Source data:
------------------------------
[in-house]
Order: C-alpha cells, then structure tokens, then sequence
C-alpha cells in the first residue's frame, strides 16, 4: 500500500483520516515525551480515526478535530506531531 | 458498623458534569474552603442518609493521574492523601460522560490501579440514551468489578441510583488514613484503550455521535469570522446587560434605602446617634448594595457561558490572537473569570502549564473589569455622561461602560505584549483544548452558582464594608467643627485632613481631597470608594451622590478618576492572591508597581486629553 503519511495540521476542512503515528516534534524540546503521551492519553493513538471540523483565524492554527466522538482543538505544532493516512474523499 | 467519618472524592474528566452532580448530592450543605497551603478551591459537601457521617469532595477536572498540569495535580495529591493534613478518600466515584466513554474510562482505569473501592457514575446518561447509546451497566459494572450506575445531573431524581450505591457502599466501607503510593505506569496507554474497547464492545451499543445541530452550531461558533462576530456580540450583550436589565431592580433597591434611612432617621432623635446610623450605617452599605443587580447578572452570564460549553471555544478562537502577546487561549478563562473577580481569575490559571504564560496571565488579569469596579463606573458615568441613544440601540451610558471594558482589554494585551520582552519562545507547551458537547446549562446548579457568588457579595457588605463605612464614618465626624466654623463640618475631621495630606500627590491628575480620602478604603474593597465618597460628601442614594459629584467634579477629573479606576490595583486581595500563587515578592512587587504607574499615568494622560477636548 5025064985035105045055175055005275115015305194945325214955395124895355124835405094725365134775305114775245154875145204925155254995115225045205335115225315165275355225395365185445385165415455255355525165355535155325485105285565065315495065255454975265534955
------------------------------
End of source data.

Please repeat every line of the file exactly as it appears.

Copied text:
[in-house]
Order: C-alpha cells, then structure tokens, then sequence
C-alpha cells in the first residue's frame, strides 16, 4: 500500500483520516515525551480515526478535530506531531 | 458498623458534569474552603442518609493521574492523601460522560490501579440514551468489578441510583488514613484503550455521535469570522446587560434605602446617634448594595457561558490572537473569570502549564473589569455622561461602560505584549483544548452558582464594608467643627485632613481631597470608594451622590478618576492572591508597581486629553 503519511495540521476542512503515528516534534524540546503521551492519553493513538471540523483565524492554527466522538482543538505544532493516512474523499 | 467519618472524592474528566452532580448530592450543605497551603478551591459537601457521617469532595477536572498540569495535580495529591493534613478518600466515584466513554474510562482505569473501592457514575446518561447509546451497566459494572450506575445531573431524581450505591457502599466501607503510593505506569496507554474497547464492545451499543445541530452550531461558533462576530456580540450583550436589565431592580433597591434611612432617621432623635446610623450605617452599605443587580447578572452570564460549553471555544478562537502577546487561549478563562473577580481569575490559571504564560496571565488579569469596579463606573458615568441613544440601540451610558471594558482589554494585551520582552519562545507547551458537547446549562446548579457568588457579595457588605463605612464614618465626624466654623463640618475631621495630606500627590491628575480620602478604603474593597465618597460628601442614594459629584467634579477629573479606576490595583486581595500563587515578592512587587504607574499615568494622560477636548 5025064985035105045055175055005275115015305194945325214955395124895355124835405094725365134775305114775245154875145204925155254995115225045205335115225315165275355225395365185445385165415455255355525165355535155325485105285565065315495065255454975265534955